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Brett Draper hopes to make jump to pro after being drafted by Halifax Thunderbirds

Brett Draper of Dartmouth was selected with the 91st pick by the Halifax Thunderbirds at last Thursday's National Lacrosse League draft. Contributed
Brett Draper of Dartmouth was selected with the 91st pick by the Halifax Thunderbirds at last Thursday's National Lacrosse League draft. - Contributed

It’s a long way from the Dartmouth Bandits to the Halifax Thunderbirds, but at least Brett Draper has a set of directions.

The Thunderbirds made the 21-year-old Dartmouth their sixth-round pick (91st overall) of the National Lacrosse League draft last Thursday. 

Draper watched the virtual draft online with several of his buddies and staff from the Junior Bandits lacrosse team. Five and a half hours later he heard his name called by Thunderbirds head coach Mike Accursi bringing the room to a roar.

“I was speechless and I still don’t really believe it,” said Draper, who signed a one-year contract with the team on Tuesday. “It’s a dream come true. All the emotions kind of hit me at one time.

“My friends reacted the same way as I did. They know all the work I put in and how much I want it to happen, so they were just as excited as I was.”



Draper, who has also played for the Orangeville Northmen of the Ontario Junior Lacrosse League, said he had no warning that he could be selected in the NLL entry draft.

“I had a feeling if anyone was going to take me it would be Halifax, but no one had reached out before so it was a complete surprise.

“They had the zoom call with all the (NLL) coaches and it went to the Halifax coach Mike Accursi (for the pick) and he announced it and my name came across the bottom of the screen. All I heard was Brett Draper and we all freaked out.”

Accursi said that it’s nice to have a local connection to the Thunderbirds, but Draper isn’t just window dressing for the professional team that was a major hit in its inaugural season before being shut down by the COVID-19 pandemic.

“Lacrosse in Nova Scotia is growing in leaps and bounds and obviously you always want to try and put a local spin on it, but that wasn’t the reason we drafted him,” said Accursi. “At the end of the day we are a professional team and we have to draft guys that we think can play at that level.

“I asked around about who the best local kid was around here. I talked to coaches he played in Orangeville and they spoke very highly of him. They talked about his athleticism, his IQ and his work ethic. Those are the guys that check all the boxes for me.”

Draper said he saw most of the Thunderbirds home games but took a different approach than most fans.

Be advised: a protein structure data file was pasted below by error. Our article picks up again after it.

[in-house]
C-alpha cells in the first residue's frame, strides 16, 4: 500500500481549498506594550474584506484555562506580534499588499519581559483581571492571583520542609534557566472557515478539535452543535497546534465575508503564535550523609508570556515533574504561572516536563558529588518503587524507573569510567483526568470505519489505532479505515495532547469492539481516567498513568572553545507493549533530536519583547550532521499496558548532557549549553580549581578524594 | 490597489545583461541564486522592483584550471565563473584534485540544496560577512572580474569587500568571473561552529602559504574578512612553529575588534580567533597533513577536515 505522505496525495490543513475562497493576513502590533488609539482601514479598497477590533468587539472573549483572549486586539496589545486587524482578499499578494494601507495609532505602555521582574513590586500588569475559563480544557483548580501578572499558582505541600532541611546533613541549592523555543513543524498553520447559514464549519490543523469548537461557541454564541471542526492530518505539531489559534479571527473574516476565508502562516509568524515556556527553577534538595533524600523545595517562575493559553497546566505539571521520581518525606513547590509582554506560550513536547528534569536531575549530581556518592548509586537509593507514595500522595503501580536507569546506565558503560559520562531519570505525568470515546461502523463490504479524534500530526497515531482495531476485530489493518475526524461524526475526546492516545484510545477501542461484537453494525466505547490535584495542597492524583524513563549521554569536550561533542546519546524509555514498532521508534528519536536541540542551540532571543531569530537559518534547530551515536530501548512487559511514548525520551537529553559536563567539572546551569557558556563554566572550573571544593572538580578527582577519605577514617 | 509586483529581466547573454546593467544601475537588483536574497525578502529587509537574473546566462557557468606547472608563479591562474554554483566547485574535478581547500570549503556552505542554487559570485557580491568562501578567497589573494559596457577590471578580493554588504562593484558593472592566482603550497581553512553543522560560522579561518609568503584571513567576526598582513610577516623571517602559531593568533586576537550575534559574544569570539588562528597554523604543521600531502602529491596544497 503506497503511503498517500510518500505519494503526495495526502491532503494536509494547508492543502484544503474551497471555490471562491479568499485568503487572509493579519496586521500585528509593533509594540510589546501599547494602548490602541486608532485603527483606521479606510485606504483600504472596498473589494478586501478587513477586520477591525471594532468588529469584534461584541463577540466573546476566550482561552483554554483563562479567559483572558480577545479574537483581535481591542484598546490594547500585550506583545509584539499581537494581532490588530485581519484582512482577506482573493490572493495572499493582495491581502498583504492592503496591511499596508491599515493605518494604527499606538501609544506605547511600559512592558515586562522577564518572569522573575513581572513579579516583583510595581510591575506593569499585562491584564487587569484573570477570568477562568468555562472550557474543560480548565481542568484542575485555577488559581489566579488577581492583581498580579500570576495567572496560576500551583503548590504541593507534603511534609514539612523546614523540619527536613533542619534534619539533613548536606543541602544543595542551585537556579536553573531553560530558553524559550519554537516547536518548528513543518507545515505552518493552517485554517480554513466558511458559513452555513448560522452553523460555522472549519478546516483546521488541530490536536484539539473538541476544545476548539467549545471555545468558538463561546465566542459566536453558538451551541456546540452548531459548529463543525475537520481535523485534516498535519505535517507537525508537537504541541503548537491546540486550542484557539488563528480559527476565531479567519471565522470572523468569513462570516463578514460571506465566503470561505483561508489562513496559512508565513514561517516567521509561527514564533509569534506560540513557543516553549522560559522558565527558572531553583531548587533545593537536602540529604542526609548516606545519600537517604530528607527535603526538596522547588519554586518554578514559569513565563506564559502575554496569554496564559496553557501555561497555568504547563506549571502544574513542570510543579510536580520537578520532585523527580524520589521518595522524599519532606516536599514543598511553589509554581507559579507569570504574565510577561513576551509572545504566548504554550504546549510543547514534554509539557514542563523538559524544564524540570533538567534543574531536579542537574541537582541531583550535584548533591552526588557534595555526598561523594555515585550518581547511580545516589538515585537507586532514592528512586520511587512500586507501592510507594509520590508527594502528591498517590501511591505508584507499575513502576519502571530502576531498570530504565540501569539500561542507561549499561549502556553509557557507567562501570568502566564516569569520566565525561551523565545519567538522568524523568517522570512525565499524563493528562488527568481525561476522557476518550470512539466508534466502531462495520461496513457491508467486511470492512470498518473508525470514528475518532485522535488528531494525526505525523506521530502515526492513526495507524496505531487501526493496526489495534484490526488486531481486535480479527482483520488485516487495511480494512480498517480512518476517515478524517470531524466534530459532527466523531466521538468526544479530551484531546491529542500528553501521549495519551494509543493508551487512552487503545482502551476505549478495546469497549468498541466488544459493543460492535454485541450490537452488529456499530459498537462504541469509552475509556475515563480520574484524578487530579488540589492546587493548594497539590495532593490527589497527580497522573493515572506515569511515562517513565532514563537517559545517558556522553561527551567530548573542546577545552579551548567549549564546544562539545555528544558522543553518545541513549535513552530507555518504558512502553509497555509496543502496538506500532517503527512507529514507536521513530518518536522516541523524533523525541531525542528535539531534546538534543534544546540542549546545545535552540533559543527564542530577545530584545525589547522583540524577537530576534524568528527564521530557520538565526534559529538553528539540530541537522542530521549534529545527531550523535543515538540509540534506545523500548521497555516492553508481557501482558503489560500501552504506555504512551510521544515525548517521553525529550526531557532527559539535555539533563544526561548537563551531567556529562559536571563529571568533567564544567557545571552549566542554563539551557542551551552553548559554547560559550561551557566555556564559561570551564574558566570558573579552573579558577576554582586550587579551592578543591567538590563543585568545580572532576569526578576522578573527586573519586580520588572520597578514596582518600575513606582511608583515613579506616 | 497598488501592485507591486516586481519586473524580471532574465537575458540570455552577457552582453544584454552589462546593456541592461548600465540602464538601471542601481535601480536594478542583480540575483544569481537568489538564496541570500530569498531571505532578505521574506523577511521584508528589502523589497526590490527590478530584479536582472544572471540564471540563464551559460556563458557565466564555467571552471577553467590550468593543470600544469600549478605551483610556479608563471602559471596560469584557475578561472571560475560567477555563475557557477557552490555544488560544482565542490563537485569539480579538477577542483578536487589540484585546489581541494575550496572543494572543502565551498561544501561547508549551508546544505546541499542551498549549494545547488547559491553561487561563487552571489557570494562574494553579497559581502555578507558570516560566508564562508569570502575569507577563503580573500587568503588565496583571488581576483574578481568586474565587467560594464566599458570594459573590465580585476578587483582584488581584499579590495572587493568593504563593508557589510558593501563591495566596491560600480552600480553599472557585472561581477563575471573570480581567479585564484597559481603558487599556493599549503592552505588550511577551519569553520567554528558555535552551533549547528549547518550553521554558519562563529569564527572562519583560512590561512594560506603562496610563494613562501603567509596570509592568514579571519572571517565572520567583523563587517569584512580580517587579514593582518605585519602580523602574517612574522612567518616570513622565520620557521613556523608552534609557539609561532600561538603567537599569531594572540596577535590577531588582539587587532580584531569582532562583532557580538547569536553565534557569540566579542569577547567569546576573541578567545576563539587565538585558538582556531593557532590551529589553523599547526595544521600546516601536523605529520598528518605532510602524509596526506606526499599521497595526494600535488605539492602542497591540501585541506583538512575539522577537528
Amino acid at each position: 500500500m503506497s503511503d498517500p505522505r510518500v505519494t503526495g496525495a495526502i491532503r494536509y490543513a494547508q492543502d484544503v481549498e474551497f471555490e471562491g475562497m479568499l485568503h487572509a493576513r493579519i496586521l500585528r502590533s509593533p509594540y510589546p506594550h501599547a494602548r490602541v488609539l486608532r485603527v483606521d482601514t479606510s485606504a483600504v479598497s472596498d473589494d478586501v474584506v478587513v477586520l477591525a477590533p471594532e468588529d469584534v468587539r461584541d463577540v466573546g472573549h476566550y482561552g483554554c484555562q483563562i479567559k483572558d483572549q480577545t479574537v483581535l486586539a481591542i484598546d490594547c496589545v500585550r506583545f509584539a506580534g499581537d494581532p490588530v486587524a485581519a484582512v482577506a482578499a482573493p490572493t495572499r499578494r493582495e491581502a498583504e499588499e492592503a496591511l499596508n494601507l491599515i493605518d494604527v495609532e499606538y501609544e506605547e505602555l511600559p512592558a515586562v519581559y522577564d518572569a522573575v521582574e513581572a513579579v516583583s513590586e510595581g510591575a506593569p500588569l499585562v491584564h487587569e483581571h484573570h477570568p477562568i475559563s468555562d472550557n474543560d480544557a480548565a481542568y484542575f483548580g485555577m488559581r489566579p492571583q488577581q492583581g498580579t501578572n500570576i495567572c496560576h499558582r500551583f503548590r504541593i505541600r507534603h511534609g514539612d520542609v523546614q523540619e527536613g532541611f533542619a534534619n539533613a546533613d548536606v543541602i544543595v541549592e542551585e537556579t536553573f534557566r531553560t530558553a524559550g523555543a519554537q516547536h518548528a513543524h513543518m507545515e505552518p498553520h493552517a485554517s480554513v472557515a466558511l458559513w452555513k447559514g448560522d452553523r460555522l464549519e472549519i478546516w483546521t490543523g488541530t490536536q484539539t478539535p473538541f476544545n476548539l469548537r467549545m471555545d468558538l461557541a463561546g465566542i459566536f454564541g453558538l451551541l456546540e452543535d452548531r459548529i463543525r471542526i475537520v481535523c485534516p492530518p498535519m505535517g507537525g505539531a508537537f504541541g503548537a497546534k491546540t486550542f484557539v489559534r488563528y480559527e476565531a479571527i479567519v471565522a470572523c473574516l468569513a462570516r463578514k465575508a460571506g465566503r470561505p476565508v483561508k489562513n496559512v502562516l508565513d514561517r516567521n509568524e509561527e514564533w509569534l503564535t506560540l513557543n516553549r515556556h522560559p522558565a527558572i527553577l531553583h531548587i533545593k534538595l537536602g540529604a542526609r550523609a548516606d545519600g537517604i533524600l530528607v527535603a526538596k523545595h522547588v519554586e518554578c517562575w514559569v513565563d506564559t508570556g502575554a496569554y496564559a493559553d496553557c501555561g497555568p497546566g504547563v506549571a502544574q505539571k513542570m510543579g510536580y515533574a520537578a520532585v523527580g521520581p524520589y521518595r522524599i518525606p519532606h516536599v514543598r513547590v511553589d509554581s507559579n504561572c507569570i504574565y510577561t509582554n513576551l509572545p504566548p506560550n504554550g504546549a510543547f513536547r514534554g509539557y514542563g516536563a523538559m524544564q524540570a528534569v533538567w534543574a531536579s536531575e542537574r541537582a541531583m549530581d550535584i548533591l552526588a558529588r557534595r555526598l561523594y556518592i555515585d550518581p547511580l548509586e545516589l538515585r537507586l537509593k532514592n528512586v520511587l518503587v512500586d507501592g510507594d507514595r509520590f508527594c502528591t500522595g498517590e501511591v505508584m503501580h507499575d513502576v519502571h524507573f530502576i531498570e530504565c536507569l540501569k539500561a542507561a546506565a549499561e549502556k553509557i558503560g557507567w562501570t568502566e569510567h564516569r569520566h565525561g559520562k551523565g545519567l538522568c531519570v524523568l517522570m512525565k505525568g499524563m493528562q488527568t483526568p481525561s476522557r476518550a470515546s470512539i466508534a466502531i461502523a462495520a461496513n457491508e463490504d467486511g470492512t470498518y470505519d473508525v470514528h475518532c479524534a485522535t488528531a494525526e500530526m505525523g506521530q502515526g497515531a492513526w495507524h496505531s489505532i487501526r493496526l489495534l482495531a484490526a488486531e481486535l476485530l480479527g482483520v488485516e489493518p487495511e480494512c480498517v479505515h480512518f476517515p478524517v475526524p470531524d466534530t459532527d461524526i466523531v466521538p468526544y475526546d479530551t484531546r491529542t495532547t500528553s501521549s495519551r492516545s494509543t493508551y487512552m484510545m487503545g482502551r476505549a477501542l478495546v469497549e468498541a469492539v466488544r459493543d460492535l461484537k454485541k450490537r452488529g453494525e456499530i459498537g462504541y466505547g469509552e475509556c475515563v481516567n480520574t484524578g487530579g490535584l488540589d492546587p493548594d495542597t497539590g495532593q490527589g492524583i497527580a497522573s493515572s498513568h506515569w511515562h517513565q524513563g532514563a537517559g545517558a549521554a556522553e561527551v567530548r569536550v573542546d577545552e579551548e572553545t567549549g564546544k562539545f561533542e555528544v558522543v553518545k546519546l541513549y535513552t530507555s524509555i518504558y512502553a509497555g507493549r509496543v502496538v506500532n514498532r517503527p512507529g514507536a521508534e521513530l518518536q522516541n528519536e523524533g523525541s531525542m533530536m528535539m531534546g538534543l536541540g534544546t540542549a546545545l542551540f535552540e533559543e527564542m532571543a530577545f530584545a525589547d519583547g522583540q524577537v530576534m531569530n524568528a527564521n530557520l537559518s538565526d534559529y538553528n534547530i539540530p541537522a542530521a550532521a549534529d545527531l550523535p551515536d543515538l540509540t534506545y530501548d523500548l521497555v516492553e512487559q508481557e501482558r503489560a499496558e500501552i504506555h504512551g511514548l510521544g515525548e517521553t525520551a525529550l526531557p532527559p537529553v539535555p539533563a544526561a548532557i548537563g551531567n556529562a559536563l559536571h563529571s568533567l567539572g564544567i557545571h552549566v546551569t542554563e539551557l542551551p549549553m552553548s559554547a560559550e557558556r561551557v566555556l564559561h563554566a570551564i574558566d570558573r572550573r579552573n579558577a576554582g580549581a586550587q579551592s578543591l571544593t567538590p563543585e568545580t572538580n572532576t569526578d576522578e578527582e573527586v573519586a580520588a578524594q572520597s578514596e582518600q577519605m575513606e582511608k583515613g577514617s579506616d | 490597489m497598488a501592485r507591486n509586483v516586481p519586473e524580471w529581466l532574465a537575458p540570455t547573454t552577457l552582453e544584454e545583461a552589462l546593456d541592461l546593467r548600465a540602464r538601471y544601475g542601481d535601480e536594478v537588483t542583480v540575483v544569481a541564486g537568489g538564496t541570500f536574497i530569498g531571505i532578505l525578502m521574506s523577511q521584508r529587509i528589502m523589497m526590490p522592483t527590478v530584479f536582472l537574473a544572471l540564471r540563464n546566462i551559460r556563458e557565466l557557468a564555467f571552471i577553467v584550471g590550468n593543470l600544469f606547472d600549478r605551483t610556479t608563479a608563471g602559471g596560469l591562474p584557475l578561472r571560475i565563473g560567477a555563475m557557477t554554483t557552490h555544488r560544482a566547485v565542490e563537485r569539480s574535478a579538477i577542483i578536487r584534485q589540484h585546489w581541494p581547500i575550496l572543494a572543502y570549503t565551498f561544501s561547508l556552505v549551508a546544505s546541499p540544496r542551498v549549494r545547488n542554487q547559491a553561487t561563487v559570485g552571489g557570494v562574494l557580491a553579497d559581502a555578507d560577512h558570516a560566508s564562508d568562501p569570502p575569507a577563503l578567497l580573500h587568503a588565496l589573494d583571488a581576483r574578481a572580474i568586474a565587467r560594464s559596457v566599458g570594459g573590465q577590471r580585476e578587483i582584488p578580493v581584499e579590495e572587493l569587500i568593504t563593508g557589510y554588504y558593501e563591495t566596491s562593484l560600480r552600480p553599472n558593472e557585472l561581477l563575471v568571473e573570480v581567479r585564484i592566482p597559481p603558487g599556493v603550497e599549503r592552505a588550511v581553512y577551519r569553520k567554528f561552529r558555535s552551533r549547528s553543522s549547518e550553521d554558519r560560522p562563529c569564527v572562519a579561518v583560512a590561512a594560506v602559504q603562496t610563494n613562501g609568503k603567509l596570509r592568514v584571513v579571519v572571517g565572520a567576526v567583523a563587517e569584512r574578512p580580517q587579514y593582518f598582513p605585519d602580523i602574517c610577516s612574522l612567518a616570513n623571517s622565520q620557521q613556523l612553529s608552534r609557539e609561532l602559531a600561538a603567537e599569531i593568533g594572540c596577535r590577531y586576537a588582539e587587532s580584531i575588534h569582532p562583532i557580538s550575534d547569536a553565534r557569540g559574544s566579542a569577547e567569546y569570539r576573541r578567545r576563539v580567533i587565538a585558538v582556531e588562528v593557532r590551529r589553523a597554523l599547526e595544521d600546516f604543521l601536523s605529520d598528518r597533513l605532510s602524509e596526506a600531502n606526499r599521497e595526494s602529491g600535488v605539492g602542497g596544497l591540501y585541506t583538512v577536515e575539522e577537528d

“It is super fun to watch. A lot of people are watching the game happen, but I’m watching the best players and what they do and how I can translate that into my game. I probably watch the games a little different than most fans.”

Draper, who plays defence and transition, saw first-hand how much work lies ahead to make the jump from junior to the pro game.

But this is his dream and he’s up to the challenge.

“It will be a huge adjustment,” said the 21-year-old, who recently graduated from the Nova Scotia Community College. “I think I could compete athletic wise, but they are just so much smarter. They have played so much more lacrosse than me.”

Draper is excited about his first pro training camp, although a date for the league’s launch into a new season has yet to be released.

“Even if the first year doesn’t go the way I want it to, you get a chance to be with those guys, maybe make the practice squad or something,” said Draper. “Just to be around the guys and soak up everything they tell you. Try to figure out how they play the game up there and adjust to the pace. They play so fast.

“Eventually you’ll get your opportunity and you just have to make the most of it.”

Accursi, who had a successful career in the NLL, said Draper will have his work cut out for him, but will every opportunity to learn at the pro level.

“You have to understand there is a significant jump from where he has played to where he is coming to as far as coming into training camp,” said Accursi. “He’s got his work cut out for him but we are going to hook him up with our strength and conditioning coach and make sure he’s on a good plan. Give him all the tools so he can be successful.

“It may take a few years for him to crack our lineup. That might be the reality of it. But if he is willing to work hard and learn and put all his effort in, I’m sure his goal of not only being drafted but playing for the Halifax Thunderbirds could come to fruition.”

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